Greek certainly isn’t perfect – but I also appreciate the diversity as well as the representation of male homosexuality. If you haven’t seen the first season, I would recommend going back and watching the show from the beginning. The handling of Calvin’s coming out and his subsequent relationships is handled decently well. You’ll be disappointed to know though,(Spoiler for 1st season!) that there was a short lesbian relationship that occurred when a character got bored of being hetero.

    With regards to the plotline of sexual assault – a close friend of mine has served as a creative consultant to the creator of Greek, and I’ve brought this up to her before. She told me that because it’s aired on ABC Family, that’s one topic we can expect them NOT to cover, however prevalent on college campuses (and esp in Greek life) it may be. I’ll just keep wishing, because I would love to see it handled on televisions aimed at teens in a respectful, educational manner.

  3. Interesting that ABC Family is comfortable with teen pregnancy, but not sexual assault. That’s really disappointing.

    And, actually, I have watched the show in its entirety up to this point, and was indeed disgusted by Rebecca’s momentary flirtation with being lesbian. But, in all fairness, I think that’s something that happens a lot in college. I certainly knew people of all genders who explored same sex relationships in the college environment and decided it wasn’t really something they were interested in.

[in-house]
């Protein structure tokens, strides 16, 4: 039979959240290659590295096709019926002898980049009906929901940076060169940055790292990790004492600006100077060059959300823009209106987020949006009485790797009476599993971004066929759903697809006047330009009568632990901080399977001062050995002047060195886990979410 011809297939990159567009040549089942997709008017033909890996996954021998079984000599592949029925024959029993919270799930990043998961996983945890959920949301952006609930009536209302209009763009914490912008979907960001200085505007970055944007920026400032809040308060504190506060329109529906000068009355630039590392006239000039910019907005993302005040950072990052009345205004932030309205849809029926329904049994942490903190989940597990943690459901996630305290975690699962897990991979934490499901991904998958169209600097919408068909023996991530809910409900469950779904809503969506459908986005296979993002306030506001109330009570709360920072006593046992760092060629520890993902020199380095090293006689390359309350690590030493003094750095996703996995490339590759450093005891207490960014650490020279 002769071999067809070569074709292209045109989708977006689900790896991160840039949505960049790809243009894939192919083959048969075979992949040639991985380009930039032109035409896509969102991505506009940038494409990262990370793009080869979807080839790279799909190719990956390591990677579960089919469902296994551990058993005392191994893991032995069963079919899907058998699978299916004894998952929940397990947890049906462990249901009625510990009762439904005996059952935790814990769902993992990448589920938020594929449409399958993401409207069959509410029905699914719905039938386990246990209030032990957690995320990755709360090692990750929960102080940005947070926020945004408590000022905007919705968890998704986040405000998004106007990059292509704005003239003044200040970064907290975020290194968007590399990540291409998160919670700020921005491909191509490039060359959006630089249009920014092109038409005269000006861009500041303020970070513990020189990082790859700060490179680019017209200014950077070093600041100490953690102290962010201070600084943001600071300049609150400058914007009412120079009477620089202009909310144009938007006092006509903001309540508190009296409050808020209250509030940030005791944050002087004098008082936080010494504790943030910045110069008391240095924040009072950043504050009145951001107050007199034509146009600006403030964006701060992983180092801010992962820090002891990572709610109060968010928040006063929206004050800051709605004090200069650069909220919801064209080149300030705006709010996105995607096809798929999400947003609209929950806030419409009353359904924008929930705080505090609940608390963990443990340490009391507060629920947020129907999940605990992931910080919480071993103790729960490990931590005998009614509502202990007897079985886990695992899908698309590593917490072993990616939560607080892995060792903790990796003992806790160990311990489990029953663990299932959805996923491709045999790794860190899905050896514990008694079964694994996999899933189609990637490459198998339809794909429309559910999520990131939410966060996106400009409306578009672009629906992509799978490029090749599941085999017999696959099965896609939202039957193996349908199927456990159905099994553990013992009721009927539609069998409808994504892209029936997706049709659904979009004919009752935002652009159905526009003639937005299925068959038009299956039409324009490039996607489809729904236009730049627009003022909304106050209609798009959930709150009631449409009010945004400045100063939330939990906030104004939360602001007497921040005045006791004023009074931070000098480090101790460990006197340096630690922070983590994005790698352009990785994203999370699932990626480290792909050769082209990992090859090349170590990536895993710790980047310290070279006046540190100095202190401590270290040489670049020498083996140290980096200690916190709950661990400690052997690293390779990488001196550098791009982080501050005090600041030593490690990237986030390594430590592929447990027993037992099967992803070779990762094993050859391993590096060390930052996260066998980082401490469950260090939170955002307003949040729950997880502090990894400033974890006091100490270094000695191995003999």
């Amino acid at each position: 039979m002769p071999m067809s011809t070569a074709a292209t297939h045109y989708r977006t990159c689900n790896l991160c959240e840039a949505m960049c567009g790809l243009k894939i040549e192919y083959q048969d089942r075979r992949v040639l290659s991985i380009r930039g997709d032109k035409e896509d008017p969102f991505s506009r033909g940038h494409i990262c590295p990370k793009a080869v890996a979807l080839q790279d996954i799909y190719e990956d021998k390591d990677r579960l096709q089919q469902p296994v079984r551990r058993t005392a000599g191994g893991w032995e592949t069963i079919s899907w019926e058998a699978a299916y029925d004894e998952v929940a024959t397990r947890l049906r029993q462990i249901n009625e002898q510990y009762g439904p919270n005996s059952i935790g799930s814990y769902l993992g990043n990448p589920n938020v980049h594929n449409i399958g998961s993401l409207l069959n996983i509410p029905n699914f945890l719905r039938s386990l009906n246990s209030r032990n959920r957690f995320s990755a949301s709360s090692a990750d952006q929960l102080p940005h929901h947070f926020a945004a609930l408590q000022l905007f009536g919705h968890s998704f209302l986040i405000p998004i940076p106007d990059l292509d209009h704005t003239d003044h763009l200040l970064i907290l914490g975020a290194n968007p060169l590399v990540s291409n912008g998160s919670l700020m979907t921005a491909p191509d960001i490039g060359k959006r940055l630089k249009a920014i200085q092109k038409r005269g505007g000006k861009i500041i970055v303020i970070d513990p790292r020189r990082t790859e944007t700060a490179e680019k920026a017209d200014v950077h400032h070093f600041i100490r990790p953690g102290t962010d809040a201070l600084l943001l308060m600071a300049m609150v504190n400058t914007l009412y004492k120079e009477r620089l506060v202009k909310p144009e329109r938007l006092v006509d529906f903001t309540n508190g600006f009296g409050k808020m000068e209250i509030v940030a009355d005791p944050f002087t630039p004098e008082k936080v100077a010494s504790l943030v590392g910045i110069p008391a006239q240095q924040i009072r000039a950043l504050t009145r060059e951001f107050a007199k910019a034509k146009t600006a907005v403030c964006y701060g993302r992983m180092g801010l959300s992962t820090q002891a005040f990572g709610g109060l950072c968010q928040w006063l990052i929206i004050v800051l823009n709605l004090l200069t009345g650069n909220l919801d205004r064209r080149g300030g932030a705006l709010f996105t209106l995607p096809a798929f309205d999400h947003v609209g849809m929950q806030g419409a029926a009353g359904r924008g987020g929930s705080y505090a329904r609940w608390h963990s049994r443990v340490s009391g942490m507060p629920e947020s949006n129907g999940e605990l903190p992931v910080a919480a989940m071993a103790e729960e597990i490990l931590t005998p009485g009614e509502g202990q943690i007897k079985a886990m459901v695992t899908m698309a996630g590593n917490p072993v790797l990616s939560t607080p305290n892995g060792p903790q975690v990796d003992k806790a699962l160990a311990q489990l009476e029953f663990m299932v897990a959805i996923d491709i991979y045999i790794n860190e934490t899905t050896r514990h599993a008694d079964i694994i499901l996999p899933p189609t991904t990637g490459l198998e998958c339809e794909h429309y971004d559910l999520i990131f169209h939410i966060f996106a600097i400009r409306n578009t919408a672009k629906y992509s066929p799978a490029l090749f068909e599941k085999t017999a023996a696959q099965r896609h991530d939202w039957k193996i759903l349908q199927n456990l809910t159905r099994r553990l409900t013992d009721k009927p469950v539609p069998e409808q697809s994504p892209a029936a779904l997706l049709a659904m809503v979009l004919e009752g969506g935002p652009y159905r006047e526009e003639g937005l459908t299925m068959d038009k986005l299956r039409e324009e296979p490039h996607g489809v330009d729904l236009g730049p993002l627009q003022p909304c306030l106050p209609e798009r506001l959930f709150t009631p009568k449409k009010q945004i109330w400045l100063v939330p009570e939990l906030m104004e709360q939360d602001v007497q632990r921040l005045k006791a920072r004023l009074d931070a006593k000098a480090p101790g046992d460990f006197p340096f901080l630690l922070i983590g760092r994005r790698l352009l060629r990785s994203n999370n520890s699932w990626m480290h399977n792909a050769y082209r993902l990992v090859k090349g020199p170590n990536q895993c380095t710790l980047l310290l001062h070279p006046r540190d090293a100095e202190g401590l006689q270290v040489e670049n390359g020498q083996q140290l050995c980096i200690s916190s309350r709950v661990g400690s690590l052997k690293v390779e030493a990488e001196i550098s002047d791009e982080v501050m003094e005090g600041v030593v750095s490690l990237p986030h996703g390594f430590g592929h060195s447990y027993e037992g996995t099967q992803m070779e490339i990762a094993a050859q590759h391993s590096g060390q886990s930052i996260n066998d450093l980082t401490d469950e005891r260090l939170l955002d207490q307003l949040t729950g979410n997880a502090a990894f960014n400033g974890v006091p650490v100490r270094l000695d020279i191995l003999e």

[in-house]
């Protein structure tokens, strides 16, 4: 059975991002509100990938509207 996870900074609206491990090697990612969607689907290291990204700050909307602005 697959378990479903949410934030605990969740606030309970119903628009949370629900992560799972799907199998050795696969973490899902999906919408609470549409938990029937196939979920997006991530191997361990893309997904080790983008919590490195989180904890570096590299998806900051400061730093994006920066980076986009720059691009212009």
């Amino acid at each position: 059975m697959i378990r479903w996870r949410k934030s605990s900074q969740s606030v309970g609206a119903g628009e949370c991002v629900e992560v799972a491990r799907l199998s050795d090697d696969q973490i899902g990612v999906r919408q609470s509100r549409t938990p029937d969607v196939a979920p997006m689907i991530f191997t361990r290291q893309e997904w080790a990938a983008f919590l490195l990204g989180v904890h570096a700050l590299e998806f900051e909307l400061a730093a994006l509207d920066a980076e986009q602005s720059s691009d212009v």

I find Casey appealing as well, even if she frustrates me sometimes, in part because I really empathize with her struggle. She’s not really sure who she wants to be yet, and she’s clearly trying to reconcile competing views of herself. I also love that they throw in an Elle Woods reference now and then, but then again, I have a soft spot for Legally Blonde.

    Also very excited to see where they take Calvin and Grant. And I love what they are doing with Dale. I feel so badly for him because his relationship with God and Christianity has been a huge part of his character for so long, and it makes me sad that he thinks he can’t be part of the church because he had sex. I’m hoping that we see him meeting up with awesome tolerant Christians who explain that Jesus is really not going to be that upset that he had sex; I kind of feel like the show has focused a little too much on the abstinence part of Christianity, and not on, you know, the rest of the religion, so hopefully that gets balanced out with a more tolerant, loving church.